Will city life, with all its energy and vitality, survive the coronavirus? Or will social distancing live on to such an extent that it spawns a retreat from urban life and a new wave of sprawling exurban development?
Those questions will likely gain more attention when the world emerges from the current viral threat. COVID-19 has spread most rapidly and lethally in densely populated cities, New York being the prime U.S. example.
Yet, urban density carries with it all manner of social, cultural and economic advantage, the absence of which would render modern life unrecognizable.
Our expectation is that the orchestra concert, the baseball game, the state fair, the farmers market, the college campus, the church service, the bustling restaurant and the face-to-face business meeting will return eventually, perhaps when a vaccine arrives or possibly sooner with new procedures in place.
Meanwhile, lingering anxiety could easily trigger a notable shift toward sparser lifestyles, especially in light of President Donald Trump’s promise (or threat) to develop a national ranking of counties for high, medium or low risk for viral spread. Even before the virus reached these shores, researchers detected some shift away from the highest-cost coastal cities (San Francisco, Seattle, etc.) toward cheaper lifestyles in the countryside or in smaller towns.
“This movement we’re seeing now is not just a reaction to this pandemic,” geographer Joel Kotkin told the Washington Post in describing his new book, “The Coming Age of Dispersion.” Technology enhances the work-from-home alternative, he noted, and some smaller cities (Greenville, S.C., Asheville, N.C., etc.) are taking on a new whiff of sophistication. “You’ll still have urban centers,” Kotkin said, “but they’ll be less intense and more dispersed.”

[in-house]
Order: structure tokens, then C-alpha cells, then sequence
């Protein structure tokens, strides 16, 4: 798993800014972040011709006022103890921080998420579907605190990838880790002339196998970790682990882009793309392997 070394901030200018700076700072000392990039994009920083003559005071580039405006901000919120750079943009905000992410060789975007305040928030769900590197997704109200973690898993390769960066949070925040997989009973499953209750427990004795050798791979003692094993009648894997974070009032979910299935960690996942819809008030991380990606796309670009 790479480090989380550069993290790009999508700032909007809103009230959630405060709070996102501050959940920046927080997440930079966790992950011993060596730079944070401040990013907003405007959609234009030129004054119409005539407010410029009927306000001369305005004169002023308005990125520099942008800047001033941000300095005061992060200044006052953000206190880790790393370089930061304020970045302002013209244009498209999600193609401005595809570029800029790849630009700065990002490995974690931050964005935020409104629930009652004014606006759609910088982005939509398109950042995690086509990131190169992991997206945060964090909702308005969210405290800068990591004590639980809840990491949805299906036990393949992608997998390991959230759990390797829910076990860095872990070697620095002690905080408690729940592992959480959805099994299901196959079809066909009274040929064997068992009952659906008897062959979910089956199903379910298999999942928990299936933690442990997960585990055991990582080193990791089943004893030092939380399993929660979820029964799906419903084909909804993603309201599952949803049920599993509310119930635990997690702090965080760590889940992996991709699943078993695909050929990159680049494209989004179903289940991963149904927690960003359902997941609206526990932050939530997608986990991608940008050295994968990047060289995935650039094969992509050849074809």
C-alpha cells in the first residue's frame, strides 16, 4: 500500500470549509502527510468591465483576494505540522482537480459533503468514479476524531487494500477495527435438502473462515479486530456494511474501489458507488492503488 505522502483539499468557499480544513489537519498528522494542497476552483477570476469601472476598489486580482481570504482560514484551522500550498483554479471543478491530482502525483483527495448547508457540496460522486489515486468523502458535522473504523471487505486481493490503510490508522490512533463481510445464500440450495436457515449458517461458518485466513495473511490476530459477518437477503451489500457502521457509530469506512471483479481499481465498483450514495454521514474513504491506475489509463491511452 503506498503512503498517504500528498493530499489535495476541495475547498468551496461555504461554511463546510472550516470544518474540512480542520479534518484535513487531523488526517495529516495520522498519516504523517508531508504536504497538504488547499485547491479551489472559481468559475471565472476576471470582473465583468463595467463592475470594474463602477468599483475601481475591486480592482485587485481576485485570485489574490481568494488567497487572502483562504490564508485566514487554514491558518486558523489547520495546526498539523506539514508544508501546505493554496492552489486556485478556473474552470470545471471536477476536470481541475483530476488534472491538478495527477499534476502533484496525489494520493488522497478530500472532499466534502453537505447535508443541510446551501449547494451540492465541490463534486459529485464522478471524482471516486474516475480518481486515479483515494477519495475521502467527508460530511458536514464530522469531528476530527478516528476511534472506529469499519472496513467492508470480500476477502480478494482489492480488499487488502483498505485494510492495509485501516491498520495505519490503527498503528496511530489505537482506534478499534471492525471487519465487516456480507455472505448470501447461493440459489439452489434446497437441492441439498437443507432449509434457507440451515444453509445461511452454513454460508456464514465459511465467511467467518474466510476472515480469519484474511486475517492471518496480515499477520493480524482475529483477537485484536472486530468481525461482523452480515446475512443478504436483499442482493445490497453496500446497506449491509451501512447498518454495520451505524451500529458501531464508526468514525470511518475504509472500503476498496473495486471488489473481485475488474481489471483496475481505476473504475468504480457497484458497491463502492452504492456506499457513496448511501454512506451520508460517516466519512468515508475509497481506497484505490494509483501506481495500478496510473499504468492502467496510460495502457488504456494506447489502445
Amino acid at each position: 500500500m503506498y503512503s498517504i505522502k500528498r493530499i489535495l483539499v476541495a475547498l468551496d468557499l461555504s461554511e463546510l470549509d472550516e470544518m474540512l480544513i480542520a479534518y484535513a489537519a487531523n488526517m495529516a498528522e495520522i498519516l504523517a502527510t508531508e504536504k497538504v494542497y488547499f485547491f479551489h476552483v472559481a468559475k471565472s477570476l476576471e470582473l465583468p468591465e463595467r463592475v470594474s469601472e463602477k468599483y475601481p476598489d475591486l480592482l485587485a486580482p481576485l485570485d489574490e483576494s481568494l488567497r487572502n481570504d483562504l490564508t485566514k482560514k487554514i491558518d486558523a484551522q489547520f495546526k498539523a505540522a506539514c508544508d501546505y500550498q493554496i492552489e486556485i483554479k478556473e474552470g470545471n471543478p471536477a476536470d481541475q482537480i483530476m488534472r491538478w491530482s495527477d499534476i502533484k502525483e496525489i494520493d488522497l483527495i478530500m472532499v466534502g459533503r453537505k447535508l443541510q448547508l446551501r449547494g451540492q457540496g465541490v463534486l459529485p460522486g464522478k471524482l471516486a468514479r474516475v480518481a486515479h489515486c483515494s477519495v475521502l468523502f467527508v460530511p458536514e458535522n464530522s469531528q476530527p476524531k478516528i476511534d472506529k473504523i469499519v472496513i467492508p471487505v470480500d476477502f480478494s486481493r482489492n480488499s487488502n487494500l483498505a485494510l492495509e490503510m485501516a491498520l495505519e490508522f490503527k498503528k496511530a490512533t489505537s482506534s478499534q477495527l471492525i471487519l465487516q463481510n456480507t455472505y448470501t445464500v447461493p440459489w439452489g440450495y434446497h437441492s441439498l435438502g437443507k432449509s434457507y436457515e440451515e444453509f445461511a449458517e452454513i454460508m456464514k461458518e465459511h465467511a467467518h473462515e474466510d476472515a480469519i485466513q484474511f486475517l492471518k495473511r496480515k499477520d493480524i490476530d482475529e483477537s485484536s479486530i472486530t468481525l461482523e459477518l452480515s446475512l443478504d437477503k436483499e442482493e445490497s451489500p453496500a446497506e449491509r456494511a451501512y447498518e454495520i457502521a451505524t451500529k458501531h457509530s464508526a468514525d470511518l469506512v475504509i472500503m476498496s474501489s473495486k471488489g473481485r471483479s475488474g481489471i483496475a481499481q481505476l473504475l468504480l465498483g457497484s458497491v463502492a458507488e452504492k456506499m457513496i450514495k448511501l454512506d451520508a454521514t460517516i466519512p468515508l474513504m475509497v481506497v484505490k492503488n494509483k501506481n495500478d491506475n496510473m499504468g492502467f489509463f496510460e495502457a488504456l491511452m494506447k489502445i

Dispersal has its downside, of course. Urban density, despite its obvious vulnerability, is an important strategy in humanity’s long-term adaptation to climate change. As it turns out, what’s bad for spreading the virus is good for fixing the climate. Cities offer proximity and the probability of a smaller carbon footprint. Their compact infrastructure operates more efficiently, releasing lower emissions per person.
People drive less often and over shorter distances. Many have the option to walk or bike to destinations, or take mass transit, a carbon-saving advantage that’s viable only in compact communities. Contagion aside, urban lifestyles tend to be healthier because physical exercise is built into the routines of daily life.
Given the toll of this pandemic, however, urban density may be harder to achieve and sustain in the coming years. Still, a dose of perspective might be useful:
• Even ultradense places can avoid the brunt of a pandemic with the right testing, tracing and isolating preparations, as Hong Kong and Singapore proved.
• Density is a relative concept. At nearly 22,000 people per square mile, New York’s population density is double that of Chicago’s, and Chicago’s is roughly double that of Minneapolis’ and St. Paul’s.
Minneapolis’ 2040 Plan caused a lot of stir because of a modest emphasis on density. But even if the plan were fully realized, the city wouldn’t approach the compactness of New York or San Francisco.
There is, perhaps, a sweet spot at which cities such as Minneapolis and St. Paul can retain vitality while avoiding the overcrowding that feeds a pandemic.